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Sheffield Theatres' launches new adaptation of Boeing Boeing

Director Jonathan Humphreys, and members of the cast, talk about working on the classic French farce.

Jonathan Humphreys' work may be familiar to Sheffield audiences, who have seen his productions of The Village Bike and Happy Days in the Crucible Studio. His current production of the classic French farce Boeing - Boeing is somewhat of a departure in style from his previous repertoire, though perhaps not as much as you might think: "Directing a farce is quite similar to directing Beckett", he insists, "because you're dealing with a universe that the writer has imagined and worked out the timing of".

Director Jonathan Humphreys in rehearsal for Boeing Boeing.
© Mark Douet

Humphreys has never directed a farce before, but explains that he has always enjoyed watching them, and is attracted by the idea that many people find them old-fashioned. Joseph Kloska, who plays Robert, considers that the play is not so much old-fashioned as it is a period piece. "There's no point trying to update it", he explains, "it is firmly rooted in the sexual politics of the 1960s and the glamour that surrounded air travel at that time; and a lot of the plot is dependent on the limited technology of the period. But the play survives and has remained popular because it has a fantastic understanding of how funny it is to see characters under pressure".

Christian McKay, who plays the central character Bernard - a Parisian architect with three different air hostesses on the go - is equally convinced by the play's pedigree. "It is the perfect French farce", he considers, "the best of its genre, and a master class in the construction of comedy". Whilst the play may be very much a product of the 1960s, its concerns are far from alien to a modern day audience. "The fundamental idea in the play is the difficulty of monogamy", reveals Humphreys, "which is as pertinent now as it was then. Ultimately, the play affirms the traditional value of marriage, but it does so by first exploring the chaos of the other": a pattern at the heart of much comic theatre, from Shakespeare to the present day.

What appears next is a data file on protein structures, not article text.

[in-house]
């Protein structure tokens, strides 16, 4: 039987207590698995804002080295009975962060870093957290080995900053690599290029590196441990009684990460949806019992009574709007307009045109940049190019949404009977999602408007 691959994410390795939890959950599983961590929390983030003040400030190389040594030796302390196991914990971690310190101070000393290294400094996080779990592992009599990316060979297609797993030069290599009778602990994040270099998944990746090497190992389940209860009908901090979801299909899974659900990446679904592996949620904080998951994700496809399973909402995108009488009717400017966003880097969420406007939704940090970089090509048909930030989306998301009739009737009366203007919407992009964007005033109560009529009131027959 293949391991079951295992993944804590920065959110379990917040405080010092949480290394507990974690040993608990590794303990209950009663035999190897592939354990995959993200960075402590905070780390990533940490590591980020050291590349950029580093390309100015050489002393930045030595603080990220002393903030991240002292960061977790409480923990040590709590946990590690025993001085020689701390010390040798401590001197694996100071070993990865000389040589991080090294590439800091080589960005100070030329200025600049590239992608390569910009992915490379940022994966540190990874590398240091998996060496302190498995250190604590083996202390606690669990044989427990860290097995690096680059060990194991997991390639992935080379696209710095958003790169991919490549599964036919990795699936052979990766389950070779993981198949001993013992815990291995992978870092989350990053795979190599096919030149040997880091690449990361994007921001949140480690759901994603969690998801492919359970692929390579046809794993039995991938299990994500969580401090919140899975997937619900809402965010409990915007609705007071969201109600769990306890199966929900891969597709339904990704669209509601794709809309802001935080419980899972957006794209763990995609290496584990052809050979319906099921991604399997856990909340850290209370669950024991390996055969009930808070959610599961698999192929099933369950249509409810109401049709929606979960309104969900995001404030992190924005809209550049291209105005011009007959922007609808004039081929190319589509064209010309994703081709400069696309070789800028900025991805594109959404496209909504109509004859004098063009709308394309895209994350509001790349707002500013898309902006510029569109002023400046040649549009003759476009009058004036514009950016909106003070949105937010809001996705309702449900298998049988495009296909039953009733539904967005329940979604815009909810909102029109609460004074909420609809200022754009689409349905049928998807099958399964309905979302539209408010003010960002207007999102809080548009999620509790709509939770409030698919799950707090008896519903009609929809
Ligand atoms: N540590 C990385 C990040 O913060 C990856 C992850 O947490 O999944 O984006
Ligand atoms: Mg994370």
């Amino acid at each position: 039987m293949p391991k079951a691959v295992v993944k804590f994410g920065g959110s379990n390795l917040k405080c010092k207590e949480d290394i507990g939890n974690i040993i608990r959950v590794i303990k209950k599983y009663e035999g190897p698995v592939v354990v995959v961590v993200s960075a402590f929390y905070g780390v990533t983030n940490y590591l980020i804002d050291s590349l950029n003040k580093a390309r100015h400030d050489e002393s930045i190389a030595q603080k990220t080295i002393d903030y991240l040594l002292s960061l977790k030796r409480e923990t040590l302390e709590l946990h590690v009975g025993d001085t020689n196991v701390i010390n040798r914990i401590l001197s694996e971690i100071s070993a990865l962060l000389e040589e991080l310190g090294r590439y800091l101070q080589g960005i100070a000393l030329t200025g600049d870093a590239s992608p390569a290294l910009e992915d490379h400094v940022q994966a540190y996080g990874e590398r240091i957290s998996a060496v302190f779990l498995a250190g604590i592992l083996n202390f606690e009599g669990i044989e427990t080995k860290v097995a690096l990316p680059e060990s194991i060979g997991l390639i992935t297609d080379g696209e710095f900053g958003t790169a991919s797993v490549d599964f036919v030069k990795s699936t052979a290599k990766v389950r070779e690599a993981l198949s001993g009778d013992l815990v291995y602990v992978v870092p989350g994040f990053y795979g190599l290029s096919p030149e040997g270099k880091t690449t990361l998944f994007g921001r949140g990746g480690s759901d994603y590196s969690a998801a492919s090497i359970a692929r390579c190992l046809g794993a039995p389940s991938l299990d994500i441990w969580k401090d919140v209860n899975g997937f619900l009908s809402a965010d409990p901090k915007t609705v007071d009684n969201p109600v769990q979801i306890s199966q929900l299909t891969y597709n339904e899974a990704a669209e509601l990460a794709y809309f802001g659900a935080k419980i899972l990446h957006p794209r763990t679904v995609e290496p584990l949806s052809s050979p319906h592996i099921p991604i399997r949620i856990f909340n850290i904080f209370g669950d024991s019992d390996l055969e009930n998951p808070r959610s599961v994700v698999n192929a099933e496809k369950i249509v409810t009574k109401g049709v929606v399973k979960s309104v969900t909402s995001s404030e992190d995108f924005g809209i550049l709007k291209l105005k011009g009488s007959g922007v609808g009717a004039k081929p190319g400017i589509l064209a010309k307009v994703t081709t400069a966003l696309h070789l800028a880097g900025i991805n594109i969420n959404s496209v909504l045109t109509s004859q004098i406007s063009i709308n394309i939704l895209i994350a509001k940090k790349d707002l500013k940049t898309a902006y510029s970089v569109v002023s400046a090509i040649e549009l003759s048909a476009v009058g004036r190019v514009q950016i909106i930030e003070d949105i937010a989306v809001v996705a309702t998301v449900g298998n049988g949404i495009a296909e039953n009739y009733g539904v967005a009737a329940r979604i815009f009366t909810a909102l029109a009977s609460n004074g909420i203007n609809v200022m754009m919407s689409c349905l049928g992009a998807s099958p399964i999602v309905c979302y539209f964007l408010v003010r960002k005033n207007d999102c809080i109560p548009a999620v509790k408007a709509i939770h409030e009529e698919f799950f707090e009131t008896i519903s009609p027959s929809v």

But for Humphreys, the main attraction of farce is that it is "pure theatre". "They have no real literary value", he explains; "they exist purely in the moment you are watching them, when they will either take flight or crash to the ground. So that's a monumental challenge for a director, and it's also a lot of fun".

All the cast are having fun, though as Kelly Price, who plays American air hostess Gloria cautions, "you also have to treat it quite seriously". Price, who recently appeared in the acclaimed One Man Two Guvnors, recalls that director Nicholas Hytner would not allow his cast to laugh at one another during rehearsals. Humphreys' approach is less draconian, but "you have to make sure you're doing it for an audience, not for each other", she explains. "Rehearsing a farce is like rehearsing a piece of music", she adds; "it's about getting up to speed, finding the rhythm, finding the groove".

Boeing Boeing runs at the Crucible Theatre Sheffield from 15 May – 7 June.